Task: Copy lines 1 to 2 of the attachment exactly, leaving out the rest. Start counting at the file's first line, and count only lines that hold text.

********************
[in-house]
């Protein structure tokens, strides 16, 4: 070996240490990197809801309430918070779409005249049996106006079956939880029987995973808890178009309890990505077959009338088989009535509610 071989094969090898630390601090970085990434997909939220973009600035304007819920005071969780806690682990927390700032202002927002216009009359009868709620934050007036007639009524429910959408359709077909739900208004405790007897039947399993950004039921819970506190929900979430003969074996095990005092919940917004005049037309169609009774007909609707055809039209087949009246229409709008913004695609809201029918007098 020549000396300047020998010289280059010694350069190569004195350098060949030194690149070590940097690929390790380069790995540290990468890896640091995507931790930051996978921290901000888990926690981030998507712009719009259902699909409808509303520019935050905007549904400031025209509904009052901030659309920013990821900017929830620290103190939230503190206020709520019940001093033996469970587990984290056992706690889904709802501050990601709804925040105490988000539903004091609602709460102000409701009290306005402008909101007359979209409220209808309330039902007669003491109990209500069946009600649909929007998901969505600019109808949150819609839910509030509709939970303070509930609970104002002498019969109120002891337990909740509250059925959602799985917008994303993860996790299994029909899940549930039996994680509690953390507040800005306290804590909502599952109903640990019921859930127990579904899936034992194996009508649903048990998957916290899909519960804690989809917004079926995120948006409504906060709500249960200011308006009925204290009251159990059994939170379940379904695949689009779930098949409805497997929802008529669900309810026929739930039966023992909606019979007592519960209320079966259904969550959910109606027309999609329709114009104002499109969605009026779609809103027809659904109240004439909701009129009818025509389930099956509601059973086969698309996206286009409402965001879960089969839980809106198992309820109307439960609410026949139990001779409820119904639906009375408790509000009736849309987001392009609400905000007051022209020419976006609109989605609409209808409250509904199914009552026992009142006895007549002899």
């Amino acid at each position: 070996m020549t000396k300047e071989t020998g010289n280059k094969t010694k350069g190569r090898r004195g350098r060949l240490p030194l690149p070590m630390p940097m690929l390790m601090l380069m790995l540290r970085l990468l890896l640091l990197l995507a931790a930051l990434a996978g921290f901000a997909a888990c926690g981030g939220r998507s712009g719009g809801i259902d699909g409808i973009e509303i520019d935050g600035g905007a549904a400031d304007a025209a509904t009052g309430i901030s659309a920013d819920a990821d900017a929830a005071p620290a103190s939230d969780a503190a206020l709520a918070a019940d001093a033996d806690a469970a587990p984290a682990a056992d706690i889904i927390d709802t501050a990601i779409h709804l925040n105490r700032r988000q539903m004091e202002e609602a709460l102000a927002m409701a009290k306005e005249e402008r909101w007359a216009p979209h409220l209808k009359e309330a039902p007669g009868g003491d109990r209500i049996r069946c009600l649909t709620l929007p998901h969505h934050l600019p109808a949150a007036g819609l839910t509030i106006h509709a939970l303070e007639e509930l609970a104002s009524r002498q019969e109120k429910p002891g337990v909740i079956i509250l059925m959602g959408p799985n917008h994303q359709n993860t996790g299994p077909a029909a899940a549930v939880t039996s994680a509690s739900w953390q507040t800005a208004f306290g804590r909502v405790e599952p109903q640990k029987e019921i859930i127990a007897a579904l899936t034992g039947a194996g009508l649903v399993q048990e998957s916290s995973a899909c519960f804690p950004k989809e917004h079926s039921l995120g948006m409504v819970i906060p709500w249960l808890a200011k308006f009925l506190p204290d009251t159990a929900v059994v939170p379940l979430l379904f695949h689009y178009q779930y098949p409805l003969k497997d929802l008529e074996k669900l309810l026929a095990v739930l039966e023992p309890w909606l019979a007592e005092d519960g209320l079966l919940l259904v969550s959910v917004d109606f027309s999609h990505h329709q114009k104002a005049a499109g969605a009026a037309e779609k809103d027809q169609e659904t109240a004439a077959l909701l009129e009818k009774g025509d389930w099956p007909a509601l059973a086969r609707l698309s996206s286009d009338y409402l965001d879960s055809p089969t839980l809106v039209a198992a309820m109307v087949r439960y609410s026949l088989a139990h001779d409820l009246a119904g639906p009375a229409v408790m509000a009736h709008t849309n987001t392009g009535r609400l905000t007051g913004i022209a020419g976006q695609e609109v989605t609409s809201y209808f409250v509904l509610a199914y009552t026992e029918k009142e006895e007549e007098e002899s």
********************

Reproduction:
[in-house]
């Protein structure tokens, strides 16, 4: 070996240490990197809801309430918070779409005249049996106006079956939880029987995973808890178009309890990505077959009338088989009535509610 071989094969090898630390601090970085990434997909939220973009600035304007819920005071969780806690682990927390700032202002927002216009009359009868709620934050007036007639009524429910959408359709077909739900208004405790007897039947399993950004039921819970506190929900979430003969074996095990005092919940917004005049037309169609009774007909609707055809039209087949009246229409709008913004695609809201029918007098 020549000396300047020998010289280059010694350069190569004195350098060949030194690149070590940097690929390790380069790995540290990468890896640091995507931790930051996978921290901000888990926690981030998507712009719009259902699909409808509303520019935050905007549904400031025209509904009052901030659309920013990821900017929830620290103190939230503190206020709520019940001093033996469970587990984290056992706690889904709802501050990601709804925040105490988000539903004091609602709460102000409701009290306005402008909101007359979209409220209808309330039902007669003491109990209500069946009600649909929007998901969505600019109808949150819609839910509030509709939970303070509930609970104002002498019969109120002891337990909740509250059925959602799985917008994303993860996790299994029909899940549930039996994680509690953390507040800005306290804590909502599952109903640990019921859930127990579904899936034992194996009508649903048990998957916290899909519960804690989809917004079926995120948006409504906060709500249960200011308006009925204290009251159990059994939170379940379904695949689009779930098949409805497997929802008529669900309810026929739930039966023992909606019979007592519960209320079966259904969550959910109606027309999609329709114009104002499109969605009026779609809103027809659904109240004439909701009129009818025509389930099956509601059973086969698309996206286009409402965001879960089969839980809106198992309820109307439960609410026949139990001779409820119904639906009375408790509000009736849309987001392009609400905000007051022209020419976006609109989605609409209808409250509904199914009552026992009142006895007549002899």